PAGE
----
Posted in Melissa Albert, Reading, Review

The Hazel Wood by Melissa Albert [Review]

So, for me, this is one of those books where the cover is the best thing about it. I didn’t actually have a cover – I got an eARC of this book from NetGalley in exchange for an honest review – but I’ve seen pictures from people who received physical copies and it does look gorgeous.

I would usually only give something a one or two star rating is it’s problematic or I have a personal vendetta against it because it reminds me of exams, but I’m giving this one a low rating because it’s just so boring. I feel like it’s marketed as a fantasy, but I was two-thirds into the book when I finally reached the fantasy aspect, and at this point I had stopped caring about the story entirely. This book feels more like ‘Alice in Wonderland’ rewritten as a YA mystery, and mystery is a genre that I’m not a huge fan of reading, so that could be why the story didn’t work for me.

Some points (good and bad):

  • The first half is extremely slow and too long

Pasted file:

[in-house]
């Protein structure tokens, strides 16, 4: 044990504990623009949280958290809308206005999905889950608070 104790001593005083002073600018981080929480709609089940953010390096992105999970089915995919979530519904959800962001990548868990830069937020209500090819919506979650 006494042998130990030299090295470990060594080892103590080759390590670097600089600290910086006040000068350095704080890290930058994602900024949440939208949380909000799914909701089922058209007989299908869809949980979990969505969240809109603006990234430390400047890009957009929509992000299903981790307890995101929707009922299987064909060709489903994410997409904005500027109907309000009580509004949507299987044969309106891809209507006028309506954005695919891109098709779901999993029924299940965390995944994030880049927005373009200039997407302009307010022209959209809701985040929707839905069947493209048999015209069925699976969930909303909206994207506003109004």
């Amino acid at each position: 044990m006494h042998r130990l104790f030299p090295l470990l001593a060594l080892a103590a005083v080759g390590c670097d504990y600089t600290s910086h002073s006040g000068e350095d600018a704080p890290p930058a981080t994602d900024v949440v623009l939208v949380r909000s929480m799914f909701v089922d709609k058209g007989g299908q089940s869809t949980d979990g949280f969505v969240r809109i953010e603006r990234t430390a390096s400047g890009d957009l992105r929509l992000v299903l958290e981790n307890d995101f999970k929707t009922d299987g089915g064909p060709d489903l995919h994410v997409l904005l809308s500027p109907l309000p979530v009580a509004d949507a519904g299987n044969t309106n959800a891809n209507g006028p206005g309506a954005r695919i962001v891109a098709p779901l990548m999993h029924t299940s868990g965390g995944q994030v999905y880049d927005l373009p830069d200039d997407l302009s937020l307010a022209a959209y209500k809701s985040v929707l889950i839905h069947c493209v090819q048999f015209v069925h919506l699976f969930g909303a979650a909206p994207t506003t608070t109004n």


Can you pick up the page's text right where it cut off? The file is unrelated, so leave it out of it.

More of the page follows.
• The storyline relies heavily on fairytale logic
  • So many thinks conveniently happen
  • I’m still very confused by the ending
  • Alice is rude and selfish and unlikable, but there’s no depth to make the traits interesting
  • I don’t think she’s supposed to be unlikable
  • She disregards how Finch was uncomfortable around the cops (he’s biracial and he’s explaining about racial profiling) and just says that he’s rich and privileged
  • Ellery/Finch is an extreme hipster who also has no depth, but is slightly less unlikable
  • The other named characters aren’t too memorable (as I can’t remember their names)
  • It kind of romanticises/glorifies kidnapping??
  • Alice was kidnapped when she was six and has so many fond memories of it that it concerns me
  • It references Alice’s grandmother’s backstory a lot and I found that more interesting than the actual story
  • It includes stories from the grandmother’s book that I actually loved

In summary, this was not the book for me or my tastes. But, just because I disliked this book, it doesn’t mean that you won’t pick it up and be engrossed and love it and devour it in a day.

Rating: ★★☆☆☆


On a cold Autumn evening back in 2008, seven-year-old Tegan Anderson began to write their first short stories, finding a more creative way to learn their spellings. Many years and many more short stories later, they haven't stopped for anything. Now, they're writing more than they ever believed possible. Tegan may write the worlds they would prefer to exist in but currently lives in Devon with their overflowing bookshelves and expanding imagination.

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